The unity that we are all feeling now is a place of strength that could be the catalyst that alters the world in such a way that terrorism is a distant memory. Or it could become the energy that drives a lynch mob into chaos and perpetuates the pain and war, with the real possibility that this course could bring an end to civilization as we know it. It is our choice.
In a marriage which is much like what we have now, since we cannot leave the Earth the object is not to kill the other person, even if the other person may be making our lives uncomfortable or even painful. If we decide to solve our problems with murder, we are no different from those we consider evil. Finding a way where both people both sides of any conflict can live together and love and respect one another is probably the only response that will save the Earth.
For World War Three will almost surely take away the life of our Mother.
But before we can respond in a healthy manner, we first must feel, we must care, or there is nothing. We need to get out of our Lazyboys, stand up, and change our world into a planet of peace.
Through prayer and inner peace, and then through taking the kinds of action that come from a peaceful heart, we can change this world. I have great faith in us and in America. I believe with my whole heart that we will find the right way.
In love and service,
What follows is Afghani-American writer Tamim's Ansary's take on the current situation in Afghanistan. And then, Gregg Braden's compassionate and stunning proposed solution.
|Make the Afghans suffer? They're already suffering. Level their houses? Done. Turn their schools into piles of rubble? Done. Eradicate their hospitals? Done. Destroy their infrastructure? Cut them off from medicine and health care? Too late. Someone already did all that."|
The following letter was written by a professional women, relating to her friends the details of her return flight to D.C. on September 15.
I just wanted to drop you all a note and let you know that I arrived safe and sound into Dulles Airport tonight at about 6:00. It was an interesting flight.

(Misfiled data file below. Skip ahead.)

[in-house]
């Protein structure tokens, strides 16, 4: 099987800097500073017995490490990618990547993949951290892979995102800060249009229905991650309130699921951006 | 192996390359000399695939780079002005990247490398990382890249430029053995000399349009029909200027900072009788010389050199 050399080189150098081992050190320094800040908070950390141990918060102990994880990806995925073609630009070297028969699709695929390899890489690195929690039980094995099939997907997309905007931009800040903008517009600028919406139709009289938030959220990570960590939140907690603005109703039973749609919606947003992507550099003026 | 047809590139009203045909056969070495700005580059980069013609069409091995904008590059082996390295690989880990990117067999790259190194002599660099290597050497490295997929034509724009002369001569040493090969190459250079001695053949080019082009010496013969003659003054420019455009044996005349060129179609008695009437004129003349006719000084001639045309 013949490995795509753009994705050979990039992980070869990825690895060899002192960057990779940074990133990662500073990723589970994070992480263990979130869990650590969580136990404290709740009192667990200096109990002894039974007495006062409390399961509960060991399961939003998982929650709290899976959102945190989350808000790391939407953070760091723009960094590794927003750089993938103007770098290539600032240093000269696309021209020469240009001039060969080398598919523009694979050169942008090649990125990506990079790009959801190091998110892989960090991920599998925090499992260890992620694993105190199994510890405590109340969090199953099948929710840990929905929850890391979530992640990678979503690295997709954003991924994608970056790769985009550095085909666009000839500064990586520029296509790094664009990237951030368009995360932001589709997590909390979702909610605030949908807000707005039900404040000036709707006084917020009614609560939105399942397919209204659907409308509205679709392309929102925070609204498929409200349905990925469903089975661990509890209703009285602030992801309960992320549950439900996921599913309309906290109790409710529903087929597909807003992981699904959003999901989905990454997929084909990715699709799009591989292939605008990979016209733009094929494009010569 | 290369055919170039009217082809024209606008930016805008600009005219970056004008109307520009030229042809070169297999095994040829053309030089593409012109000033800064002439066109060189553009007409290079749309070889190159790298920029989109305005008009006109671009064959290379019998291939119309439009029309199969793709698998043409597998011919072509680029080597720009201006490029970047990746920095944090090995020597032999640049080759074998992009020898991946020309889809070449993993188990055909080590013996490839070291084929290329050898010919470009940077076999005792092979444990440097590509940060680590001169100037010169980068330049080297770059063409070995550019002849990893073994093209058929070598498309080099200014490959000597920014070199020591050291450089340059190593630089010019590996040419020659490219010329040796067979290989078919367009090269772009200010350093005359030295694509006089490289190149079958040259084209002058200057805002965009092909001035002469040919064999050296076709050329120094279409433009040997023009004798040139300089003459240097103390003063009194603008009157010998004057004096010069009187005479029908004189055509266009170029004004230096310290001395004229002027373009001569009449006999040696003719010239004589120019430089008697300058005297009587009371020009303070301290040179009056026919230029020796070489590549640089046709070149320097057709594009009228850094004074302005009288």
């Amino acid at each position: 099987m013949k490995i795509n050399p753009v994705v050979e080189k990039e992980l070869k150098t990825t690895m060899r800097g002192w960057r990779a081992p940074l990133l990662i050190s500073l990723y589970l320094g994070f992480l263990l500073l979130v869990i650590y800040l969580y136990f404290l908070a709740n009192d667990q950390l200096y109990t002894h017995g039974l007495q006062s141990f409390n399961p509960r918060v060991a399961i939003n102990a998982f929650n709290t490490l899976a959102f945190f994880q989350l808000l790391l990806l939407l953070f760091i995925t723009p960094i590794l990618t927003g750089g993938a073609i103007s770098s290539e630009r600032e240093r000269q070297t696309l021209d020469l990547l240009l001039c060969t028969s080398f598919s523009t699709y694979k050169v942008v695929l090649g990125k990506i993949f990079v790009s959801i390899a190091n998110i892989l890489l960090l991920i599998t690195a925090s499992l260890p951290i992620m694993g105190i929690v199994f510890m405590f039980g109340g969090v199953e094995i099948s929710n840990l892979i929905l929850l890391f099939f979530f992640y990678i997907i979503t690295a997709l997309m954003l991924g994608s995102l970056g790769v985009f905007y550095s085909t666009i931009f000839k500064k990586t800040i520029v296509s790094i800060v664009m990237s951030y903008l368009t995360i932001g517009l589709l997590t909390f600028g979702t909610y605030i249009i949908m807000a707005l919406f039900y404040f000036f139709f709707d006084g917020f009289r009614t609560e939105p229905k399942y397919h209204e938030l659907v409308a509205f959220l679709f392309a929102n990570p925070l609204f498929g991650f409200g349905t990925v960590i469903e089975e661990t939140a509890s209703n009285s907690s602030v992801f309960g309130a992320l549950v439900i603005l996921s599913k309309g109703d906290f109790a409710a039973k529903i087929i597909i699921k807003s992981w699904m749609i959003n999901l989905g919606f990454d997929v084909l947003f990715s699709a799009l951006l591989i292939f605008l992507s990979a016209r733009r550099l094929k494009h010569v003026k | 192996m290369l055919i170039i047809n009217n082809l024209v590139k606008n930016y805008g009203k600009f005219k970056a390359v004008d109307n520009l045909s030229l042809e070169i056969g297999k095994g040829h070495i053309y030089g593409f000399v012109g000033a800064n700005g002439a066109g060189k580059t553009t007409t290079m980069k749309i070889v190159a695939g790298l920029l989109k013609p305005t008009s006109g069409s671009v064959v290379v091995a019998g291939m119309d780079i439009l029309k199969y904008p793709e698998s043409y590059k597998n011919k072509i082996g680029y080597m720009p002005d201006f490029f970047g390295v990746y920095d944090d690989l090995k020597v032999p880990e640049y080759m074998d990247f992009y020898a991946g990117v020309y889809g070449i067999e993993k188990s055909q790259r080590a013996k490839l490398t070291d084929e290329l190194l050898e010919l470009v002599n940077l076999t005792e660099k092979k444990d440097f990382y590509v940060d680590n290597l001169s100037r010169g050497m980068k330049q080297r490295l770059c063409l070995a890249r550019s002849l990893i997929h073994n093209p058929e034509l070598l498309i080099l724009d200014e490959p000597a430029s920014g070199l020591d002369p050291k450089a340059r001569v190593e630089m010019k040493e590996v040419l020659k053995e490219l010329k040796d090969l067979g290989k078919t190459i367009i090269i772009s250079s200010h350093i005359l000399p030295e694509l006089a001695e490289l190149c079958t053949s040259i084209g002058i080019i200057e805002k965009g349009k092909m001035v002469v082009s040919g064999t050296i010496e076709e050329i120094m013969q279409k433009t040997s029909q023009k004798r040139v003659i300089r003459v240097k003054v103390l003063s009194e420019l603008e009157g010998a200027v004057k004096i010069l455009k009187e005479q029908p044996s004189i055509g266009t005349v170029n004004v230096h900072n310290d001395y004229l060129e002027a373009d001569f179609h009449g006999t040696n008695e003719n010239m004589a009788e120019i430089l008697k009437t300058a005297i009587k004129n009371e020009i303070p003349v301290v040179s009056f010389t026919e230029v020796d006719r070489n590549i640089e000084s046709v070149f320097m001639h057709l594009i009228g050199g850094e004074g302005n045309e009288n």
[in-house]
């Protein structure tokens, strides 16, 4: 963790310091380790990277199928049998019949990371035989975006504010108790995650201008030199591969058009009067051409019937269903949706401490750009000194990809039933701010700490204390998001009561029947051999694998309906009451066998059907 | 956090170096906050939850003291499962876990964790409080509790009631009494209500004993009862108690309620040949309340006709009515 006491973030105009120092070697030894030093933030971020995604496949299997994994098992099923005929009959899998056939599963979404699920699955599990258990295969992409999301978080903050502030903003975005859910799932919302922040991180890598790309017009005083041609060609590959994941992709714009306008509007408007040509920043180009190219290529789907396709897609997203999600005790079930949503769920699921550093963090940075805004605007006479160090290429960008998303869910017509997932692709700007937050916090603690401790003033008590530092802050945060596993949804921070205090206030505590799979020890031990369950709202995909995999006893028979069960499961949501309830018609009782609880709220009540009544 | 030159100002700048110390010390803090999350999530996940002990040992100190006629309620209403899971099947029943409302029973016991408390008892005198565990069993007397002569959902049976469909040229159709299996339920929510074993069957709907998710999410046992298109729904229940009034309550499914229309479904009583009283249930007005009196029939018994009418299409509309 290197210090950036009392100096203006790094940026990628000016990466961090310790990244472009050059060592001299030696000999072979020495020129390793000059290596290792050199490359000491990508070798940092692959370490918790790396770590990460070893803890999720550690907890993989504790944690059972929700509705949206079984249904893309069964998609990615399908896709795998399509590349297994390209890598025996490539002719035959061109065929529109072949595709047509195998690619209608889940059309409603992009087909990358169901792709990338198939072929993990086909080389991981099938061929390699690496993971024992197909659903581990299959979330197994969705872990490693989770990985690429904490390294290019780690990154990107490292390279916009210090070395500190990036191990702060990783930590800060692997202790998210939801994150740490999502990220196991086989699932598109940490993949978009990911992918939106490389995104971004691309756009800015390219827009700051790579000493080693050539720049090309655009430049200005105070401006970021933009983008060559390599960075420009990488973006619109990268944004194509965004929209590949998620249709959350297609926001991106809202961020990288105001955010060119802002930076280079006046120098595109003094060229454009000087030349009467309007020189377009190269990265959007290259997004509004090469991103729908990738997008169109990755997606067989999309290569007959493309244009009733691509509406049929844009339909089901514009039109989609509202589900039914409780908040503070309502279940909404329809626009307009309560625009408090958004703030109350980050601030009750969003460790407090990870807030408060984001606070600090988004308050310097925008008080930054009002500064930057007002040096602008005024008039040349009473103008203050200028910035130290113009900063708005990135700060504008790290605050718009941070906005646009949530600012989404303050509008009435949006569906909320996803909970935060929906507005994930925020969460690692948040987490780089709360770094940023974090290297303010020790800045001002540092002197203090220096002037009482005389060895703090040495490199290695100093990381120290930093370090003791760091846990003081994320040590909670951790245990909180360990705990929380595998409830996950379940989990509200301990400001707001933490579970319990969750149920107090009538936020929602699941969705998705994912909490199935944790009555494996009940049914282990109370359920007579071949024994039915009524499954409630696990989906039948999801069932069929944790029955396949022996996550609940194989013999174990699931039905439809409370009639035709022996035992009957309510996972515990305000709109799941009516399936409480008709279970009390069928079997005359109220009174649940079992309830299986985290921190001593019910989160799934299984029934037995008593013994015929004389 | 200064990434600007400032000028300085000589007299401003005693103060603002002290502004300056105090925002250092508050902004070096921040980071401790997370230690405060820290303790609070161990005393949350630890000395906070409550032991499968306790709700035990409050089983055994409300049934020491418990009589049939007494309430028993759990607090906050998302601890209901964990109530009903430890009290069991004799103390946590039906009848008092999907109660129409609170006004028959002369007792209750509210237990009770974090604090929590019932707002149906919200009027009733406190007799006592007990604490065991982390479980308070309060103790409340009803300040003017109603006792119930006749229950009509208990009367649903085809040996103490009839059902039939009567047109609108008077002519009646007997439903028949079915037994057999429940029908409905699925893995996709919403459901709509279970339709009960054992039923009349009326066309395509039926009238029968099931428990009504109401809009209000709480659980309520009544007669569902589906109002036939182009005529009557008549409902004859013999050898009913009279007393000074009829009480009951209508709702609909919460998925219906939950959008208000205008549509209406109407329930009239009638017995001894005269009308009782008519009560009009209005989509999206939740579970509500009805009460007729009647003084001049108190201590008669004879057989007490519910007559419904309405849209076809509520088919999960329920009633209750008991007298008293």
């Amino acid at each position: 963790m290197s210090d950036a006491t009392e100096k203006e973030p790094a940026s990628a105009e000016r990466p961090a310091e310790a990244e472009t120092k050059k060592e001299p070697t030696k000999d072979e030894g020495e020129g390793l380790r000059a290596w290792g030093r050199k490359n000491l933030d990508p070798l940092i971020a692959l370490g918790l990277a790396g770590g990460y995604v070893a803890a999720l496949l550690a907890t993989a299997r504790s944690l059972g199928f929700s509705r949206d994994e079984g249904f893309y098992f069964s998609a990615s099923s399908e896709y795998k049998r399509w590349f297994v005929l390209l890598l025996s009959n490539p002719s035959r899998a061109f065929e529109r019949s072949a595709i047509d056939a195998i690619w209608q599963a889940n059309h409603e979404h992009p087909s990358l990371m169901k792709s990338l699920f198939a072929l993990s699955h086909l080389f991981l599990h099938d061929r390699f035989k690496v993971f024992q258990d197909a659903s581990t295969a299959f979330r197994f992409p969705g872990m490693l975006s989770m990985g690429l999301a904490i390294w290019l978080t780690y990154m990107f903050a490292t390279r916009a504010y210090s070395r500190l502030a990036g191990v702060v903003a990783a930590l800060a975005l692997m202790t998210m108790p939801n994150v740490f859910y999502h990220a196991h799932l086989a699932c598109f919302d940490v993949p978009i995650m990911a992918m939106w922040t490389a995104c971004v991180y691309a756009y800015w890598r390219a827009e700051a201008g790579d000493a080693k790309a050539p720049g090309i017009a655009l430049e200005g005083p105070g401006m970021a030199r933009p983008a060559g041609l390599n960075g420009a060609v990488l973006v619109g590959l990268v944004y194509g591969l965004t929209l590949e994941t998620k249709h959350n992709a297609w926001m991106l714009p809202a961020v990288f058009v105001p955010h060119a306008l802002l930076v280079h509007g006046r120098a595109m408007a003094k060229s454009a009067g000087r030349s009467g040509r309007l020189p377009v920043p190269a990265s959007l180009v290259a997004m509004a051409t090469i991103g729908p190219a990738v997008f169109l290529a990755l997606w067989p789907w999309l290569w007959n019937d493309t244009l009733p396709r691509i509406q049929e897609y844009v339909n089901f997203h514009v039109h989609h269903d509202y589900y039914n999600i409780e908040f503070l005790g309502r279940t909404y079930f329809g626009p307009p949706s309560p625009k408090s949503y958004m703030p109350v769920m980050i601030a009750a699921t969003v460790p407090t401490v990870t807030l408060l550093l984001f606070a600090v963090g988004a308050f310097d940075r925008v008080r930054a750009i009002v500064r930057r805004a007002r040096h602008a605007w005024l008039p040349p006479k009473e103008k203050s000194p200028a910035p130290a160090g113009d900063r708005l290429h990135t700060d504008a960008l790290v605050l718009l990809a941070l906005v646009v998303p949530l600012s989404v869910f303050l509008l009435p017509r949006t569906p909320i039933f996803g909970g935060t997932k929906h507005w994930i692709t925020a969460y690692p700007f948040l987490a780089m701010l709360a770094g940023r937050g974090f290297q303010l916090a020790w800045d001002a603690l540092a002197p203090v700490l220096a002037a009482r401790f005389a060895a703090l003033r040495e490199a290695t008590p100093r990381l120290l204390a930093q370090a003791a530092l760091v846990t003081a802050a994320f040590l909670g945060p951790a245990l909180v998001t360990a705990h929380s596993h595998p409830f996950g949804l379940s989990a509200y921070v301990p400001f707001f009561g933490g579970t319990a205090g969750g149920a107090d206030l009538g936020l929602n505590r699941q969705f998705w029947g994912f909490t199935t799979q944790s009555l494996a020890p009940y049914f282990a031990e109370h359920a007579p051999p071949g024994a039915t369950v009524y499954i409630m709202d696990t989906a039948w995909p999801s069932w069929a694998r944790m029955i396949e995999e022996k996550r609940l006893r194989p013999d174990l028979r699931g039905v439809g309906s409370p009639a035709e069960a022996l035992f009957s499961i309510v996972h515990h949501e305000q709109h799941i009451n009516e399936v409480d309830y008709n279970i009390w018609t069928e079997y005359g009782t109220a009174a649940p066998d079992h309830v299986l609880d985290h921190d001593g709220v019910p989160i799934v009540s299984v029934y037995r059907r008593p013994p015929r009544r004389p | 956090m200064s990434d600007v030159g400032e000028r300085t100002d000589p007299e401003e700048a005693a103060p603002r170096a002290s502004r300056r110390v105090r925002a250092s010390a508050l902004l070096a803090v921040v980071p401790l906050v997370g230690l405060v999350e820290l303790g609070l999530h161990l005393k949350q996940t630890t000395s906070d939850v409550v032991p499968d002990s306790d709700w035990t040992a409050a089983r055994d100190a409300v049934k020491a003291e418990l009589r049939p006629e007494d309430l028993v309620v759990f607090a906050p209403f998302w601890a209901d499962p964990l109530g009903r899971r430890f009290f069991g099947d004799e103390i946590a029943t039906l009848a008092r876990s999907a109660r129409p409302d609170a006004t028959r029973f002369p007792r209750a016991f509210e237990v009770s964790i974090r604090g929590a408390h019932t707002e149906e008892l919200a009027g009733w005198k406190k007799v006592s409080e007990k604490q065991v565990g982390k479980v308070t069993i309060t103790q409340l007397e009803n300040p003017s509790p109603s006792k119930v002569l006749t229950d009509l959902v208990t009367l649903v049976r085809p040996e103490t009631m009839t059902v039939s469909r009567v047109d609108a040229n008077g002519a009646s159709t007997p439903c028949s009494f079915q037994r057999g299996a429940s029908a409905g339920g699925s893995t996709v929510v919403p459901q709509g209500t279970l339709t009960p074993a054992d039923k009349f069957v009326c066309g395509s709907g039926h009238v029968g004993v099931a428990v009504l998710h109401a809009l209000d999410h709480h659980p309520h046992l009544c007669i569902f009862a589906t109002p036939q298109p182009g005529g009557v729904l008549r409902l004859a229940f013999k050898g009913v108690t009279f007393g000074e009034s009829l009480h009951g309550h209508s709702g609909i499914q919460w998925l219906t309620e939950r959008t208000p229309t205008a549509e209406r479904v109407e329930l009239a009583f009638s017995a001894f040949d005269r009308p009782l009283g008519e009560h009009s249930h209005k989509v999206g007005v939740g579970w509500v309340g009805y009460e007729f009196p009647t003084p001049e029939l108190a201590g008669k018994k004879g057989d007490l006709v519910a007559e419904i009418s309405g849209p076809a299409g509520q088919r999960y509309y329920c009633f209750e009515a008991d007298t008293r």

The airport in Denver was almost spooky, it was so empty and quiet. No one was in line for the security check point when I got there so that went fairly quickly, just x-ray of my bags and then a chemical test to be sure nothing explosive was on them.
Then I waited 2 1/2 hours to board the plane. What happened after we boarded was interesting and thought I would share it with you.
The pilot/captain came on the loudspeaker after the doors were closed. His speech went like this:
"First I want to thank you for being brave enough to fly today. The doors are now closed and we have no help from the outside for any problems that might occur inside this plane. As you could tell when you checked in, the government has made some changes to increase security in the airports.
With that, the passengers on the plane all began to applaud, people had tears in their eyes, and we began the trip toward the runway.
The flight attendant then began the safety speech. One of the things she said is that we are all so busy and live our lives at such a fast pace. She asked that everyone turn to their neighbors on either side and introduce themselves, tell each other something about your families and children, show pictures, whatever. She said "for today, we consider you family. We will treat you as such and ask that you do the same with us."
Throughout the flight we learned that for the crew, this was their first flight since Tuesday's tragedies. It was a day that everyone leaned on each other and together everyone was stronger than any one person alone. It was quite an experience.
You can imagine the feeling when that plane touched down at Dulles and we heard, "Welcome to Washington Dulles Airport, where the local time is 5:40 pm."
Again, the cabin was filled with applause.
Last night I saw a program with college students where one of them said that at their campus there are no more hyphenated titles, i.e., African-American, etc., everyone is just an American. No one will ever be able to take that pride away from us.